Cordylobia anthropophaga

Cordylobia anthropophaga - the Tumbu Fly

Adults are stout, predominantly yellow-brown flies. The thorax has two ill-defined longitudinal black marks, and abdomen irregular transverse black bands. Face and legs yellow. Adult size is very variable, between 6 to 12 mm long.
Mature larvae also vary greatly in size, even from the same host. Fully grown they are on average 13-15mm long.

Cordylobia anthropophaga is the Tumbu fly of Africa which causes a boil-like (furuncular) type of myiasis, particularly of man and dogs. Eggs are deposited on dry, shaded ground, especially if contaminated by urine/faeces, or on drying laundry. Larvae hatch in 1-3 days and remain just under the soil surface until activated by host body heat. They then emerge, burrow into the host and grow for 8-15 days in a furuncle. Other domestic animals found naturally infected are cats, goats, rabbits and guinea-pigs. Wild animals that have been found infected include various primates, rodents, and even leopards.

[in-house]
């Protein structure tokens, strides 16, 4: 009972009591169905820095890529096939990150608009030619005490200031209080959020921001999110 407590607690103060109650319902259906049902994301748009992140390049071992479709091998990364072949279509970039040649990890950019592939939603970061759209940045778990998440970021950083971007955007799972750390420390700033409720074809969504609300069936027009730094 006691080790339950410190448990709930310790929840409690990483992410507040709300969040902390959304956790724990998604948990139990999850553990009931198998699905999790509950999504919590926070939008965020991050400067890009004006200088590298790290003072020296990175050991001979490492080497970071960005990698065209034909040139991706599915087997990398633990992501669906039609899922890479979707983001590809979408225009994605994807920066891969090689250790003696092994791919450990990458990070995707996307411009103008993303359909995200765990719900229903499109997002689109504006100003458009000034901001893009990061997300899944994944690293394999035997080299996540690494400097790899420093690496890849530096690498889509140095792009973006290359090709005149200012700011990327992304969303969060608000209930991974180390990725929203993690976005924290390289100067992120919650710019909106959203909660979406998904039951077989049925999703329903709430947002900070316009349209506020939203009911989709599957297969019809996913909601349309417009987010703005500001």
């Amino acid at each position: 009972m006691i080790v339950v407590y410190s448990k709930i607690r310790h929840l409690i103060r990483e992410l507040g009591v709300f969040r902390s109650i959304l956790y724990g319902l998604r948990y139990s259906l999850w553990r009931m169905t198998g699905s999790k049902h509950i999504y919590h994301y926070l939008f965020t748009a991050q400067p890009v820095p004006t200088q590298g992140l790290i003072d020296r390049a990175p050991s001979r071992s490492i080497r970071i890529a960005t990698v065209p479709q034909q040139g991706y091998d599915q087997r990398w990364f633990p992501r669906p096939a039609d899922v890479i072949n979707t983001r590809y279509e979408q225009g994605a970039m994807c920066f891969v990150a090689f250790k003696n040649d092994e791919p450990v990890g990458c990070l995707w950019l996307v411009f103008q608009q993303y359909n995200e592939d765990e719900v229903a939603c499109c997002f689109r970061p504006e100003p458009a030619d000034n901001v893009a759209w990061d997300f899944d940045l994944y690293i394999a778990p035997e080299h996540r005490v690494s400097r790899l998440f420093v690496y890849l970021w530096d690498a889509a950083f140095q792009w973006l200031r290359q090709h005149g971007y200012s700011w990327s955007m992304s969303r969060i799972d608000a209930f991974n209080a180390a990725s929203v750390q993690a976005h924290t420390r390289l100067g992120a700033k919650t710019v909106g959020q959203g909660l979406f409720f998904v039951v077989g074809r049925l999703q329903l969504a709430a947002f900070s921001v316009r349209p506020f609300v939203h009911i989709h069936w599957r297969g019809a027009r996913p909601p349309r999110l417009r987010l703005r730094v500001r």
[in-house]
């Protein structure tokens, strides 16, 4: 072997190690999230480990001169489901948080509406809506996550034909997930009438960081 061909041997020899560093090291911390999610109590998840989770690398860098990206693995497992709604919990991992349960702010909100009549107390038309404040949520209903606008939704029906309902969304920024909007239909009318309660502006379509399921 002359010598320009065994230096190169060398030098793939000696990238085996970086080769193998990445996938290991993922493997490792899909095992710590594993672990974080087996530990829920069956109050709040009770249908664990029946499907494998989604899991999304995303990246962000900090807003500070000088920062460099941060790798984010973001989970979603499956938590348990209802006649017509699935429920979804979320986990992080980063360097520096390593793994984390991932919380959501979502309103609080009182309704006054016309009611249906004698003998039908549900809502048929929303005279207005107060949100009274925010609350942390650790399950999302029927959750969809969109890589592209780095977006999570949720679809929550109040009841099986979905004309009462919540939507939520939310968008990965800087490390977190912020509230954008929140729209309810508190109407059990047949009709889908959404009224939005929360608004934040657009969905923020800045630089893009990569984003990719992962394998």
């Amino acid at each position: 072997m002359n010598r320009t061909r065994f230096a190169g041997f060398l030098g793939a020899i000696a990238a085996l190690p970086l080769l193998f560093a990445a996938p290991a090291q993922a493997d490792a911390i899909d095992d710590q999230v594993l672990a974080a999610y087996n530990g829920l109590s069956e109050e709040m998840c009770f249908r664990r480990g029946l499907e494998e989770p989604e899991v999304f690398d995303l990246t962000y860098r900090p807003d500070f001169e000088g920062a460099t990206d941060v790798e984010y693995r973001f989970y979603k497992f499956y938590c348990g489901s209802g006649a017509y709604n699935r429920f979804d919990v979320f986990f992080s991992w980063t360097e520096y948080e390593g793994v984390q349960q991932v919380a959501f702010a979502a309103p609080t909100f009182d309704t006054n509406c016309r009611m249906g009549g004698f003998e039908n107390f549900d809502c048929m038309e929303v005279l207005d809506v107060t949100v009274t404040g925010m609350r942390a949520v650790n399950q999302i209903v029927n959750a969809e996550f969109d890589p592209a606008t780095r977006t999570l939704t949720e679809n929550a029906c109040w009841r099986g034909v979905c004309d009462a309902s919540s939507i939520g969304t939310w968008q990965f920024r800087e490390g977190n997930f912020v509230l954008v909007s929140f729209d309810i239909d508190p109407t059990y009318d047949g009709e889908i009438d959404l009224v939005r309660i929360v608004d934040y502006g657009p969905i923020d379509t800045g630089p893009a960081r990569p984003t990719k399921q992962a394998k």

Restricted to sub-Saharan Africa.

Primary Source

  • Zumpt F. (1965). Myiasis in Man and Animals in the Old World. Butterworths, London,UK, 26
Taxonomic name: 
Scratchpads developed and conceived by (alphabetical): Ed Baker, Katherine Bouton Alice Heaton Dimitris Koureas, Laurence Livermore, Dave Roberts, Simon Rycroft, Ben Scott, Vince Smith